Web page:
SEN. PATTY MURRAY CONVENES MEETING WITH REP. ALMA ADAMS, AND REPRESENTATIVES FROM SOME OF THE NATION'S HBCU's DURING LAST WEEK'S HBCU/STEAM DAY OF ACTION [photo courtesy of Rep. Adams' Office]
ADAMS WINS FOR HBCU’s
IN 2018 OMNIBUS BUDGET
By Cash Michaels
Who says there’s nothing but bad news coming out of our nation’s capital?
Despite her usual blunt and frank assessment of what she routinely sees as the “negative” policies of the Republican majority in Congress, and President Donald Trump in particular, Rep. Alma Adams (D-NC-12) had little to complain about last week.
Beyond announcing Sunday that she will seek a third-term in office representing Charlotte-Mecklenburg and parts of surrounding counties that make up the 12th Congressional District, and then on Monday being inducted into the Charlotte-Mecklenburg Women’s History Hall of Fame, Adams was pleased that many of her district and issue priorities, especially relating to Historically Black Colleges and Universities (HBCUs) in North Carolina and elsewhere, were addressed in the $1.3 trillion federal budget that Pres. Trump had threatened not sign last week, but after a little veto drama, eventually did.
Besides more money for the military, and the staving off of another government shutdown, the new budget gave HBCUs:
· The maximum award for Pell Grants is raised by $175 however; this does not include an index to inflation, a shift to mandatory funding, or a restoration of Pell Grant eligibility.
· Increases TRIO and GEAR Up funding by $60 million and $10 million, respectively;
· National Park Service’s (NPS) HBCU Historic Preservation Program is funded at $5 million, in line with the Clyburn-Adams amendment to the House Interior Appropriations bill;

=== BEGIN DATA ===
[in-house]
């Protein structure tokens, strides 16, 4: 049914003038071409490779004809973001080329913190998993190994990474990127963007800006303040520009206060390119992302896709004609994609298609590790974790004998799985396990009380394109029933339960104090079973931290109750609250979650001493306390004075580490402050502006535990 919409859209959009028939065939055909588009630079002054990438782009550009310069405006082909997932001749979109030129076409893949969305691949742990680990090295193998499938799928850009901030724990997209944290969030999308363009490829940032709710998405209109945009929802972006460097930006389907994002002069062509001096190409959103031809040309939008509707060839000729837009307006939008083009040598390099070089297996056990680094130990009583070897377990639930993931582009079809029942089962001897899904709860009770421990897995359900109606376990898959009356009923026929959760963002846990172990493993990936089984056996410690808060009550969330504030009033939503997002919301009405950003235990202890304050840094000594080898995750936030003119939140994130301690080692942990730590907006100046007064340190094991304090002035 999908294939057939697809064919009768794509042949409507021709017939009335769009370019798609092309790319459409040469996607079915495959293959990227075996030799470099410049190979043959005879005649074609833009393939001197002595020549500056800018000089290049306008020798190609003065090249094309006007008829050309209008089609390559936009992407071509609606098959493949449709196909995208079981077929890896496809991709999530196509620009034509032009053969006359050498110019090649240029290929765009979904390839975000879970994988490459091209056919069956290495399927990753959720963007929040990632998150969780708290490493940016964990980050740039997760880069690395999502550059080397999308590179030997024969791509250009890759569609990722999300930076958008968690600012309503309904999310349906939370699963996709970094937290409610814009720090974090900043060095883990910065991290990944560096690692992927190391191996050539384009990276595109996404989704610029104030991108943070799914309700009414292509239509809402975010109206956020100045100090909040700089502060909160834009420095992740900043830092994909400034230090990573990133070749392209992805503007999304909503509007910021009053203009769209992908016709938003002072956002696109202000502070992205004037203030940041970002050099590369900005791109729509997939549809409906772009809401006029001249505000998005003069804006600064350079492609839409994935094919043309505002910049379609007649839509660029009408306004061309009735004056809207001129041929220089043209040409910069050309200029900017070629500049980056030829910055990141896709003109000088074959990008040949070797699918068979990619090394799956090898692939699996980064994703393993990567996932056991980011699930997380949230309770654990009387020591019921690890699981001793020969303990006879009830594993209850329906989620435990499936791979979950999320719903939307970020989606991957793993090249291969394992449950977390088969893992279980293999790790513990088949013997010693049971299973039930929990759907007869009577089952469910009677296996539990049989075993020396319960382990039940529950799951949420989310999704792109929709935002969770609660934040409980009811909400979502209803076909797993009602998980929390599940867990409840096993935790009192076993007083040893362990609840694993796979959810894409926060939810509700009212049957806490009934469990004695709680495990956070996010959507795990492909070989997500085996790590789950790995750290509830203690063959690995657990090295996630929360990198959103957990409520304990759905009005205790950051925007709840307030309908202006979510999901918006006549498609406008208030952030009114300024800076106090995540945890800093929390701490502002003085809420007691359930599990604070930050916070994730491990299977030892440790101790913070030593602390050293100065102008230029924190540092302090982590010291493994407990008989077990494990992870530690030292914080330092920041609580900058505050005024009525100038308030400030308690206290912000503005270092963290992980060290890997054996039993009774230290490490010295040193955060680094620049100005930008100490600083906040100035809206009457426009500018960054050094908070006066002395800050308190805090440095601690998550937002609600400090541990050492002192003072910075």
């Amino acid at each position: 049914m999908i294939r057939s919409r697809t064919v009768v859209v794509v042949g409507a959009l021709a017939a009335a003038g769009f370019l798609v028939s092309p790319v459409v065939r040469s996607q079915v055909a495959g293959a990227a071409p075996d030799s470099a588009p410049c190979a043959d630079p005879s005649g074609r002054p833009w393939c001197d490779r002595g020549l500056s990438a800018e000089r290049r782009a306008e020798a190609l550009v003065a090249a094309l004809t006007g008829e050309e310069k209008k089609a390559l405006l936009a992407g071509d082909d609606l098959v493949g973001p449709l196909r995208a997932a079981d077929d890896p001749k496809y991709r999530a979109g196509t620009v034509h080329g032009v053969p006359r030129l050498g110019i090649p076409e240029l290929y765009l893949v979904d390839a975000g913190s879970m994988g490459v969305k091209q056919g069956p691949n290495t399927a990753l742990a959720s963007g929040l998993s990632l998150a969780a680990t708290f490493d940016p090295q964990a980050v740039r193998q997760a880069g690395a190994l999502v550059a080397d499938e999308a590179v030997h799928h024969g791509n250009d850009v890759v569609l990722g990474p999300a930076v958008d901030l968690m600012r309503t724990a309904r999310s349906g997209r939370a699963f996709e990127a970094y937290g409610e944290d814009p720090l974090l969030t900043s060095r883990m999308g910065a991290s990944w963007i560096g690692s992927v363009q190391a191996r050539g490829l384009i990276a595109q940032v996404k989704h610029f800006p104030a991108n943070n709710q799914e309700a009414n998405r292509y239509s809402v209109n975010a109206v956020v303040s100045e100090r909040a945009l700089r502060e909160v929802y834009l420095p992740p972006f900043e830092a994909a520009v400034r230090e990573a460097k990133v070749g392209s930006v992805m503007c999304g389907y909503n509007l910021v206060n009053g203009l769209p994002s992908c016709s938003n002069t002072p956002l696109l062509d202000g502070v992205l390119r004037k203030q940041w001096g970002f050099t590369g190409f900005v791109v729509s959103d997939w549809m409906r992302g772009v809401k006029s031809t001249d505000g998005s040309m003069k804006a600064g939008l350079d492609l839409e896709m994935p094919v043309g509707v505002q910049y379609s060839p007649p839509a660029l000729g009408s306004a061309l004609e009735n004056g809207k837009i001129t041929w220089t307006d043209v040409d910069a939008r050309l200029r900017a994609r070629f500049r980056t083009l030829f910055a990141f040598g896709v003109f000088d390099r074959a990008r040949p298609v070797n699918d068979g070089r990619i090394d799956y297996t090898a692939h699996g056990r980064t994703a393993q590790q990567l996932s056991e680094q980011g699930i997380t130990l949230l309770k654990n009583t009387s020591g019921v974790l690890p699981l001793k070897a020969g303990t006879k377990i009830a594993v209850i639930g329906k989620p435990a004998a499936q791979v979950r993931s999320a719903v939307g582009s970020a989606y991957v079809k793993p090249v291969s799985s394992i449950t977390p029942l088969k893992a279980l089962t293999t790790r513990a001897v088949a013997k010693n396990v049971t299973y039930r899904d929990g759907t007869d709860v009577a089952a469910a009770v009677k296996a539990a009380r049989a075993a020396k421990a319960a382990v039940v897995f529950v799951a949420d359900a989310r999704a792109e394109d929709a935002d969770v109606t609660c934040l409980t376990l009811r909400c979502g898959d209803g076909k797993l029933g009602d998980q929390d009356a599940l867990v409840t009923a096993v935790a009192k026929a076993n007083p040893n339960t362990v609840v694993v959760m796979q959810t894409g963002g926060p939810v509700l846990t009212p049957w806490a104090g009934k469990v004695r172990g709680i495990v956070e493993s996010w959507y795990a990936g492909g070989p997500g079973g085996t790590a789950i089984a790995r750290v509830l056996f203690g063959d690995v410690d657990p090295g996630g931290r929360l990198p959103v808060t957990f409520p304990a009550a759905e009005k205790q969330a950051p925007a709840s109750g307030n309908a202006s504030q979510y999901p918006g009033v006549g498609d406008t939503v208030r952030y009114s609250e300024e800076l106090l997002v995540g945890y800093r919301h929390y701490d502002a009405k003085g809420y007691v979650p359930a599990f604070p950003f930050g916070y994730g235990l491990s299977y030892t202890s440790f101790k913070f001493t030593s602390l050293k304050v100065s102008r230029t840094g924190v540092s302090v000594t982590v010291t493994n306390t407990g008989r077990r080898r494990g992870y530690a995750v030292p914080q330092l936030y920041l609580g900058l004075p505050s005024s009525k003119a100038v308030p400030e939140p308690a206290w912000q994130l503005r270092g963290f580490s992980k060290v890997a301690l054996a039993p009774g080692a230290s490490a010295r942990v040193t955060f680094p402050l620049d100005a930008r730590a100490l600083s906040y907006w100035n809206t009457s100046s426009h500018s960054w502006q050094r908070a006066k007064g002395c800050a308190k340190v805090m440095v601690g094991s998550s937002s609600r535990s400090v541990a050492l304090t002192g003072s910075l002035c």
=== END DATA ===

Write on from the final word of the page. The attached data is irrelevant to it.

· Increases funding for the HBCU Capital Financing Program by $10 million to allow schools experiencing financial difficulty due to their loans a deferment on payment for 3 to 6 years.
Congresswoman Adams, the co-chair of the Bipartisan Historically Black Colleges and Universities Caucus, was elated.
“I’m thrilled to see the critical resources for HBCUs that our coalition advocated for, such as the expansion of the capital financing program, included in the 2018 omnibus. This measure will ensure security for nearly a dozen HBCUs and the students they serve, including Bennett College in North Carolina, through expanded access to essential funding for campus infrastructure and student programs,” she said.
“I led the effort to include this change in the omnibus because, as a professor at Bennett College for 40 years, I witnessed first-hand the opportunities that HBCUs provide their students. I’m pleased that this bipartisan measure was included and I will continue to review the bill in its entirety to make certain that it is inclusive of our 12th District priorities.”